- Three people were confirmed dead in western Missouri as storms swept through the state Wednesday.
- The Missouri Department of Public Safety issued an alert at 11:48 p.m. local time warning of a violent tornado near the state’s capital, Jefferson City, and urging people to seek shelter.
At least three people are dead after strong storms swept through Missouri on Wednesday, including a tornado that hit the state’s capital, Jefferson City.
Law enforcement confirmed that three people were killed in Barton County on the Kansas border, while several injuries were reported in the neighbouring Jasper County.
The Missouri Department of Public Safety issued an alert at 11:48 p.m. local time warning of a violent tornado near Jefferson City, in central Missouri, and urging people to seek shelter.
The storm devastated neighbourhoods, overturning trees, poles, and cars, witnesses told CNN.
A man named David Bell told CNN he pulled over on the side of a highway after receiving a weather alert that a tornado was coming his way.
“I don’t even know how to explain it,” he said. “I watched a bunch of transformers blown. Houses next to me completely obliterated. A house halfway underneath my trailer.”
Eric Cunningham, another man interviewed by CNN, had to take shelter in his basement.
“Several structures have damage, roofs torn off houses, trees and power lines down,” he said. “Basically a war zone.”
Another witness, Chris Higgins, shared a video recorded in Carl Junction, in Jasper County, on Facebook that showed funnel clouds.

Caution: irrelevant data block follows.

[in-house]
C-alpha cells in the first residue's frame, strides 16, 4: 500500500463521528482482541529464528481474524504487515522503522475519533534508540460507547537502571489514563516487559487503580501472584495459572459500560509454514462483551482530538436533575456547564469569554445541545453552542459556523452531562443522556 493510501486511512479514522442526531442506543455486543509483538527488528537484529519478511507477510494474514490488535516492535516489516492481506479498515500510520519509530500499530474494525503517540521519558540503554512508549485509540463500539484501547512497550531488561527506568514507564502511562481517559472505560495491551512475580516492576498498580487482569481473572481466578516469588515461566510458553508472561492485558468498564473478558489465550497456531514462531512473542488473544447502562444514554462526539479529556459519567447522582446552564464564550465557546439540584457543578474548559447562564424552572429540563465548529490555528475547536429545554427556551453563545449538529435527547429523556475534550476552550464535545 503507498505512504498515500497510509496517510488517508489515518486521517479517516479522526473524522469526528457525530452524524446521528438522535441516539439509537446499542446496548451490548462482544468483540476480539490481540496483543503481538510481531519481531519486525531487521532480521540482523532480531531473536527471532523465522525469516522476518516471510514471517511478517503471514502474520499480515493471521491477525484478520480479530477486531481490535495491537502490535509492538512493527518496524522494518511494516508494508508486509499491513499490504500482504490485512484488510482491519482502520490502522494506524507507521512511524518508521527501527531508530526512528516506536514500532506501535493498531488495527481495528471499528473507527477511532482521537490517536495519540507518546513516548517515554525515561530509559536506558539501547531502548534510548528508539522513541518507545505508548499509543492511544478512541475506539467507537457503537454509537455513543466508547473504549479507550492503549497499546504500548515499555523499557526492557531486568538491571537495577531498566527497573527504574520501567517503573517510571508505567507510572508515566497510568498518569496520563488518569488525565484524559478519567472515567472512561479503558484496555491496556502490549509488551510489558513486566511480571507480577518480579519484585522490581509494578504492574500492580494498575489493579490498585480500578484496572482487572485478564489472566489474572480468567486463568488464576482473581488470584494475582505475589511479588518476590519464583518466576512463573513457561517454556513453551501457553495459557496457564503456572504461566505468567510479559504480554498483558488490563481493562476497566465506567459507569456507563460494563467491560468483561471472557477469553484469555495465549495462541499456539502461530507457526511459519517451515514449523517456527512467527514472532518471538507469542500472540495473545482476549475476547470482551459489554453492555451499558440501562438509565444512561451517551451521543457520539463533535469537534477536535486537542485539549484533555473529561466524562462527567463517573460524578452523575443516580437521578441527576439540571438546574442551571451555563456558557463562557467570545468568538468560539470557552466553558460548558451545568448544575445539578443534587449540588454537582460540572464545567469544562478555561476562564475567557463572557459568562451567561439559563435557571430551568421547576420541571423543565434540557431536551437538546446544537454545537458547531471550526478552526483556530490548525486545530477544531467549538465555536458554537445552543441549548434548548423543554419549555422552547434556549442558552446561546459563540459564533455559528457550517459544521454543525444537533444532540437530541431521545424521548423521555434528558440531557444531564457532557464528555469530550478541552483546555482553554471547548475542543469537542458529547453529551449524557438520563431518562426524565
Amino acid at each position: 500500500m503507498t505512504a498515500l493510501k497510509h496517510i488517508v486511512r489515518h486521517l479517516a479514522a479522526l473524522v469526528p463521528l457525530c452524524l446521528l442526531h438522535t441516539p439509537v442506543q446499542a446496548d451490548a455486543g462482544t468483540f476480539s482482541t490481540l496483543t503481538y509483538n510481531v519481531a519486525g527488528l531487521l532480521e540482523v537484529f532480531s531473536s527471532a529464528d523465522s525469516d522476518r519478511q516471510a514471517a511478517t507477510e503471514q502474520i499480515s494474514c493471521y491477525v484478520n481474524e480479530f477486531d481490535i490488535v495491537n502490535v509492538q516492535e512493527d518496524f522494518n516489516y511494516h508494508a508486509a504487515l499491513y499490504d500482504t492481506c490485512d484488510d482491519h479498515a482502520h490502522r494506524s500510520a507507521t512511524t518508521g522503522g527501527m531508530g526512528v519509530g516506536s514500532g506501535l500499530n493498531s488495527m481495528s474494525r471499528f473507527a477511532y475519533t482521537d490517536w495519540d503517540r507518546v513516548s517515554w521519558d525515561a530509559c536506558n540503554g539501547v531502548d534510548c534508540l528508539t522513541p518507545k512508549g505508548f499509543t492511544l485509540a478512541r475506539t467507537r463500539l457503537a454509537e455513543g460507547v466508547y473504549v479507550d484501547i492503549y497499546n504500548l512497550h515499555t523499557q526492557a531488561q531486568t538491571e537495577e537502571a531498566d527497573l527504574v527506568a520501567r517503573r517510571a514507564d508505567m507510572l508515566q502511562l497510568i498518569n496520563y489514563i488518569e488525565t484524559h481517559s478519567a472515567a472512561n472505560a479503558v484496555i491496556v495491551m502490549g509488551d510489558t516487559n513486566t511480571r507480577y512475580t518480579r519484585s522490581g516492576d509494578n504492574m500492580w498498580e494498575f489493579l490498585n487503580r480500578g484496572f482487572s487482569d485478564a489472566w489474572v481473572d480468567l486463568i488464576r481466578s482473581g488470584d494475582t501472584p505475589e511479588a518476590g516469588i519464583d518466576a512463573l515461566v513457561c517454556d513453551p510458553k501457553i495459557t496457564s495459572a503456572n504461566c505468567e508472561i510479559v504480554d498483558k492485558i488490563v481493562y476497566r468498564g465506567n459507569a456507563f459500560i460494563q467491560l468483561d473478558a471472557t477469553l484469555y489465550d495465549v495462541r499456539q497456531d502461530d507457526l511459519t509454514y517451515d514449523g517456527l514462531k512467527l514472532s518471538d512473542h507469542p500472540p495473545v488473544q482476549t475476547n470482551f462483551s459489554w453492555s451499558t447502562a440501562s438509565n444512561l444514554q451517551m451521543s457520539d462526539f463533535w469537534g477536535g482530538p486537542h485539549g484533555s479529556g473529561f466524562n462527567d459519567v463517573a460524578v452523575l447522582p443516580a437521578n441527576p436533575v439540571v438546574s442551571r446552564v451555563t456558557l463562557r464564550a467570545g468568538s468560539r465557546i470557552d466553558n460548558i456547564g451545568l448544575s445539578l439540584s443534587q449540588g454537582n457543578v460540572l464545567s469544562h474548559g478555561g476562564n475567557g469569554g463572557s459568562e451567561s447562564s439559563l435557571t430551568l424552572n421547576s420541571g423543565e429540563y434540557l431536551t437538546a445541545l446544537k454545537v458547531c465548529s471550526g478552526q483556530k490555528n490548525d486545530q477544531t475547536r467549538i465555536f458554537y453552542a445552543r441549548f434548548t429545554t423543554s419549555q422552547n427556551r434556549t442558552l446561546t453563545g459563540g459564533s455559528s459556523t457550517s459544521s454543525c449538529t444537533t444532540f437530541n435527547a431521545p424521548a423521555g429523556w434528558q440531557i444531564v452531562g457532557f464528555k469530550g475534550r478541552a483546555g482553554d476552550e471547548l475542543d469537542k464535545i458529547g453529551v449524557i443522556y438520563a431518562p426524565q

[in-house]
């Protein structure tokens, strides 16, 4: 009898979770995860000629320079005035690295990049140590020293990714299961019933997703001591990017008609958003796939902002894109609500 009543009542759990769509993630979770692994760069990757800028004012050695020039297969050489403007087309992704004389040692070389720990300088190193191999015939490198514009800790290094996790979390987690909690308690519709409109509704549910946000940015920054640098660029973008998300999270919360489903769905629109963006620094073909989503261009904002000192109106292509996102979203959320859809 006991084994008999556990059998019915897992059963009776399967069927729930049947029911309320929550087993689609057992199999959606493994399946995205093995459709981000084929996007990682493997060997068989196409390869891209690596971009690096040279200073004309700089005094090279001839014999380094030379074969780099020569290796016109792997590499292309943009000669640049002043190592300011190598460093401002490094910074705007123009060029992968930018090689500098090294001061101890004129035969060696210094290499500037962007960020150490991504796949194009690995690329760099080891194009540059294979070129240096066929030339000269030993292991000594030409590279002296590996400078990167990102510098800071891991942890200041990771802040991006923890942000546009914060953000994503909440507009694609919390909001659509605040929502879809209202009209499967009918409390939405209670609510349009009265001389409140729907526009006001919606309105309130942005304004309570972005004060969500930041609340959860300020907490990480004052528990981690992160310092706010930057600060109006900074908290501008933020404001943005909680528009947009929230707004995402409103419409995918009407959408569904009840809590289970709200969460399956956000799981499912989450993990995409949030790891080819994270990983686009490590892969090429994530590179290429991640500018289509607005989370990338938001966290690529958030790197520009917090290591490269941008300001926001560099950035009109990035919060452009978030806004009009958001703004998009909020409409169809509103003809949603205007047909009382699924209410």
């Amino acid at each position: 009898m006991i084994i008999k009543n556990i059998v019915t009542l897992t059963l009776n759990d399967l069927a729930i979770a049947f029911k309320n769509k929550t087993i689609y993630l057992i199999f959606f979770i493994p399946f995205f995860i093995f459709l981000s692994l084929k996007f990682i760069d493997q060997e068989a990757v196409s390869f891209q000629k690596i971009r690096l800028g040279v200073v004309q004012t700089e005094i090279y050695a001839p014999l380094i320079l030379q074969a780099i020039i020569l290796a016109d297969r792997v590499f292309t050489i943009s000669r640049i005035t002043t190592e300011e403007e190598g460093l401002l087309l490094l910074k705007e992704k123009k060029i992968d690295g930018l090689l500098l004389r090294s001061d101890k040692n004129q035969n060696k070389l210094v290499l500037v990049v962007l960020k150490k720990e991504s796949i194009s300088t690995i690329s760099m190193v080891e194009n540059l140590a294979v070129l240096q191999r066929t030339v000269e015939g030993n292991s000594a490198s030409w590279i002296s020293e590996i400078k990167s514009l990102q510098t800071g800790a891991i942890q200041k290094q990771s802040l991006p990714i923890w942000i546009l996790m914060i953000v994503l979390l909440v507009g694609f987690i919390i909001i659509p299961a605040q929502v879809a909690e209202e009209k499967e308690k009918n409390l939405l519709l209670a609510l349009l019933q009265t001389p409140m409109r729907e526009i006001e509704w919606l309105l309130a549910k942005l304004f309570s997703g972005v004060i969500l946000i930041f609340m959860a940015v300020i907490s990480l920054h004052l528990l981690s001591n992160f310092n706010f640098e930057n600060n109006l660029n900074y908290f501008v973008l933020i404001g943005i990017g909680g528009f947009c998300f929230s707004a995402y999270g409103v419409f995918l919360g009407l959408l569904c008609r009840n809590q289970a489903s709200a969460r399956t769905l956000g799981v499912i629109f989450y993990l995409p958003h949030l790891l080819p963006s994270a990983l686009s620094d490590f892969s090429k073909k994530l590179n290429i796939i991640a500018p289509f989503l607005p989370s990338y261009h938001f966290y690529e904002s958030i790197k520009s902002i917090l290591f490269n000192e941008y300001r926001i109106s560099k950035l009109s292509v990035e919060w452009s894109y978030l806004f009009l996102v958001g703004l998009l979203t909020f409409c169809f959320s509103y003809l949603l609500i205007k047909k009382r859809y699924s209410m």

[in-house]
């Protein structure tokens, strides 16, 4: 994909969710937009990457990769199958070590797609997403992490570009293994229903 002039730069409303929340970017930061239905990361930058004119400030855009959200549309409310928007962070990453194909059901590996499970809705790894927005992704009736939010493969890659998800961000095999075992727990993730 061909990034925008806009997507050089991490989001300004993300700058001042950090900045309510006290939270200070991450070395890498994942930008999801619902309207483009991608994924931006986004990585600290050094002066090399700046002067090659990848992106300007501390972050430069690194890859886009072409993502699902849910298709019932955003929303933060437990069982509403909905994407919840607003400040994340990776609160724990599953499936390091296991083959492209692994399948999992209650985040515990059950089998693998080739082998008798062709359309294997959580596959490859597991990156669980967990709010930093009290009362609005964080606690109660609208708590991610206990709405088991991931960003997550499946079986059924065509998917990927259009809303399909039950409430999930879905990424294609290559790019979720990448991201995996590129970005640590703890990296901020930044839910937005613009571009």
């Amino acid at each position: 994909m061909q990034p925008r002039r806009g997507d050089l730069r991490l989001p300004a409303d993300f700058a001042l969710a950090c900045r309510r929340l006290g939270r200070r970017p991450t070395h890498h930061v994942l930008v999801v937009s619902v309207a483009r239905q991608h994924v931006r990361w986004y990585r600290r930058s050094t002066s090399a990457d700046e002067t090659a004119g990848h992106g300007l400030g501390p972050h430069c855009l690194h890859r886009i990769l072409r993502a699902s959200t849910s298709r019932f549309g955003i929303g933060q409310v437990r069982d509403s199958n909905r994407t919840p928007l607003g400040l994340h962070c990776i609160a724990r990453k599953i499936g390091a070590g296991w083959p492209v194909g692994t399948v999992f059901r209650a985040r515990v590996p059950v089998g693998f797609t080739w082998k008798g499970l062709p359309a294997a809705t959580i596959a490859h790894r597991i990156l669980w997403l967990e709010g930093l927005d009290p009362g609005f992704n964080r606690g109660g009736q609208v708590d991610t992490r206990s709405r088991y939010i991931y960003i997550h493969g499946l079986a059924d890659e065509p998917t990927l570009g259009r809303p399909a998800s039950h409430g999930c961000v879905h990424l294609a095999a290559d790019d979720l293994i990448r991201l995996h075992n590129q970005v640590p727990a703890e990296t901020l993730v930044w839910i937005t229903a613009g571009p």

Lt. David Williams of the Jefferson City police discouraged people from cleaning up the damage until power was safely running again, according to the Associated Press. Authorities will conduct door-to-door checks to make sure no one is missing, he said.
“It’s a chaotic situation right now,” Williams said.
In Jefferson City, the state capital, there is extensive damage along Ellis Boulevard near Highway 54. Power lines are down. Traffic is being diverted as @MSHPTrooperGHQ & local first responders go door-to-door. Consider all power lines live.
Stay out of areas with damage. #MoWx pic.twitter.com/cPWQi1tzCJ
— MO Public Safety (@MoPublicSafety) May 23, 2019
Several storms with torrential rain swept through the Midwest this week. CNN cited the National Weather Service as saying that at least 29 tornadoes were reported in a 24-hour period, most of them in Missouri and Oklahoma.
Mayor Carrie Tergin of Jefferson City told NBC News the damage from the event was “devastating.”
The Jefferson City Fire Department said on Facebook that all its firefighters were called in for rescue operations.
“Please Pray for our Citizens,” it wrote.
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